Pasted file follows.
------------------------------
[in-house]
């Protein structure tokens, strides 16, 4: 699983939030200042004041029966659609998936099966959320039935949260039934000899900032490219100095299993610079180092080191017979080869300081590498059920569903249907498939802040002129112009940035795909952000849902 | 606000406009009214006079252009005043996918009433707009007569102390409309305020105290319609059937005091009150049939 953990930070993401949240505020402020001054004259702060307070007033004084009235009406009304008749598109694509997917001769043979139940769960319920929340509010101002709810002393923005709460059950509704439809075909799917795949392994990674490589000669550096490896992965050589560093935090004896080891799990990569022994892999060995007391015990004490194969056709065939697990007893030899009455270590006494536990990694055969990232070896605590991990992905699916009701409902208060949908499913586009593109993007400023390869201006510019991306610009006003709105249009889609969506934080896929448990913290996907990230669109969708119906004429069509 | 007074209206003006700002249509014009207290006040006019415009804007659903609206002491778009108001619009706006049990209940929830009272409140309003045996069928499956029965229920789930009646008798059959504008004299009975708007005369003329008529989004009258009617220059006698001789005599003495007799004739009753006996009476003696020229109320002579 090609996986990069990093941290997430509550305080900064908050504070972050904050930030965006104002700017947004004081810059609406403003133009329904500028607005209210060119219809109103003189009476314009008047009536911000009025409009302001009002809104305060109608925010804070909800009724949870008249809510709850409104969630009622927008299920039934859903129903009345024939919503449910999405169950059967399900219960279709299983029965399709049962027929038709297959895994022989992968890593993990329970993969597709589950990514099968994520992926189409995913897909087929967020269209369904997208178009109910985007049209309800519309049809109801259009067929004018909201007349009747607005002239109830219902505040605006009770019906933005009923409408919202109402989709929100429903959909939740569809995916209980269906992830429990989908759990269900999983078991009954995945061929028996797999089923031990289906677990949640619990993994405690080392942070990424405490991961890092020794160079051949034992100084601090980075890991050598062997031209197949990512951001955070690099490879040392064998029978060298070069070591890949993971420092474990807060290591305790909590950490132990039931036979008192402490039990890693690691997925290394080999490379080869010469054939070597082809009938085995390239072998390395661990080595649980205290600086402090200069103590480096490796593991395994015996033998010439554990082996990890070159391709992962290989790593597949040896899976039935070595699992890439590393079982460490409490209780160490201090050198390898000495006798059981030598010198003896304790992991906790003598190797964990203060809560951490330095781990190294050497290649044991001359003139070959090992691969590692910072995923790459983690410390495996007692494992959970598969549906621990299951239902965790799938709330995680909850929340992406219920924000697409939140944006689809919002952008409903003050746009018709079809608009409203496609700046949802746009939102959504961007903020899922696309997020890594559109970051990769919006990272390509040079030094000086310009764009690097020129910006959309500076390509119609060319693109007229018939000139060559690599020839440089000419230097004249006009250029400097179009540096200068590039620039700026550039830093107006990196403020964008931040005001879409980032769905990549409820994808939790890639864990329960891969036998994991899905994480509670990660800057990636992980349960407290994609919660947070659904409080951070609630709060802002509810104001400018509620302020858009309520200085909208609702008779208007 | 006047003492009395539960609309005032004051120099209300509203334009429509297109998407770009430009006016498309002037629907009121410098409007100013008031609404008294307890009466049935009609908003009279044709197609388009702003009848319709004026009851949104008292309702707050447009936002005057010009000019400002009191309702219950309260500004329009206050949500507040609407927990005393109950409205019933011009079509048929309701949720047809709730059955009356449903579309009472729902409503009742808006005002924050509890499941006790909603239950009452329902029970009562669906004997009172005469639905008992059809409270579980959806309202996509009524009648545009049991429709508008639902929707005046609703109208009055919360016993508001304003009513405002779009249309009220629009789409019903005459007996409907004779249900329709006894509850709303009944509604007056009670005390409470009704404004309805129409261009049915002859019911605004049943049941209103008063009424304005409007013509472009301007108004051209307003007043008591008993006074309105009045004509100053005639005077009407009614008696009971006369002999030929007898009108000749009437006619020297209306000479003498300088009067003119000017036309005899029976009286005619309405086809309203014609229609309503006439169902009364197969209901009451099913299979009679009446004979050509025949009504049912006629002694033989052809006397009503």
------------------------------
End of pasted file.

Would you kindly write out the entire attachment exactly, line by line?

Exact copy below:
[in-house]
């Protein structure tokens, strides 16, 4: 699983939030200042004041029966659609998936099966959320039935949260039934000899900032490219100095299993610079180092080191017979080869300081590498059920569903249907498939802040002129112009940035795909952000849902 | 606000406009009214006079252009005043996918009433707009007569102390409309305020105290319609059937005091009150049939 953990930070993401949240505020402020001054004259702060307070007033004084009235009406009304008749598109694509997917001769043979139940769960319920929340509010101002709810002393923005709460059950509704439809075909799917795949392994990674490589000669550096490896992965050589560093935090004896080891799990990569022994892999060995007391015990004490194969056709065939697990007893030899009455270590006494536990990694055969990232070896605590991990992905699916009701409902208060949908499913586009593109993007400023390869201006510019991306610009006003709105249009889609969506934080896929448990913290996907990230669109969708119906004429069509 | 007074209206003006700002249509014009207290006040006019415009804007659903609206002491778009108001619009706006049990209940929830009272409140309003045996069928499956029965229920789930009646008798059959504008004299009975708007005369003329008529989004009258009617220059006698001789005599003495007799004739009753006996009476003696020229109320002579 090609996986990069990093941290997430509550305080900064908050504070972050904050930030965006104002700017947004004081810059609406403003133009329904500028607005209210060119219809109103003189009476314009008047009536911000009025409009302001009002809104305060109608925010804070909800009724949870008249809510709850409104969630009622927008299920039934859903129903009345024939919503449910999405169950059967399900219960279709299983029965399709049962027929038709297959895994022989992968890593993990329970993969597709589950990514099968994520992926189409995913897909087929967020269209369904997208178009109910985007049209309800519309049809109801259009067929004018909201007349009747607005002239109830219902505040605006009770019906933005009923409408919202109402989709929100429903959909939740569809995916209980269906992830429990989908759990269900999983078991009954995945061929028996797999089923031990289906677990949640619990993994405690080392942070990424405490991961890092020794160079051949034992100084601090980075890991050598062997031209197949990512951001955070690099490879040392064998029978060298070069070591890949993971420092474990807060290591305790909590950490132990039931036979008192402490039990890693690691997925290394080999490379080869010469054939070597082809009938085995390239072998390395661990080595649980205290600086402090200069103590480096490796593991395994015996033998010439554990082996990890070159391709992962290989790593597949040896899976039935070595699992890439590393079982460490409490209780160490201090050198390898000495006798059981030598010198003896304790992991906790003598190797964990203060809560951490330095781990190294050497290649044991001359003139070959090992691969590692910072995923790459983690410390495996007692494992959970598969549906621990299951239902965790799938709330995680909850929340992406219920924000697409939140944006689809919002952008409903003050746009018709079809608009409203496609700046949802746009939102959504961007903020899922696309997020890594559109970051990769919006990272390509040079030094000086310009764009690097020129910006959309500076390509119609060319693109007229018939000139060559690599020839440089000419230097004249006009250029400097179009540096200068590039620039700026550039830093107006990196403020964008931040005001879409980032769905990549409820994808939790890639864990329960891969036998994991899905994480509670990660800057990636992980349960407290994609919660947070659904409080951070609630709060802002509810104001400018509620302020858009309520200085909208609702008779208007 | 006047003492009395539960609309005032004051120099209300509203334009429509297109998407770009430009006016498309002037629907009121410098409007100013008031609404008294307890009466049935009609908003009279044709197609388009702003009848319709004026009851949104008292309702707050447009936002005057010009000019400002009191309702219950309260500004329009206050949500507040609407927990005393109950409205019933011009079509048929309701949720047809709730059955009356449903579309009472729902409503009742808006005002924050509890499941006790909603239950009452329902029970009562669906004997009172005469639905008992059809409270579980959806309202996509009524009648545009049991429709508008639902929707005046609703109208009055919360016993508001304003009513405002779009249309009220629009789409019903005459007996409907004779249900329709006894509850709303009944509604007056009670005390409470009704404004309805129409261009049915002859019911605004049943049941209103008063009424304005409007013509472009301007108004051209307003007043008591008993006074309105009045004509100053005639005077009407009614008696009971006369002999030929007898009108000749009437006619020297209306000479003498300088009067003119000017036309005899029976009286005619309405086809309203014609229609309503006439169902009364197969209901009451099913299979009679009446004979050509025949009504049912006629002694033989052809006397009503």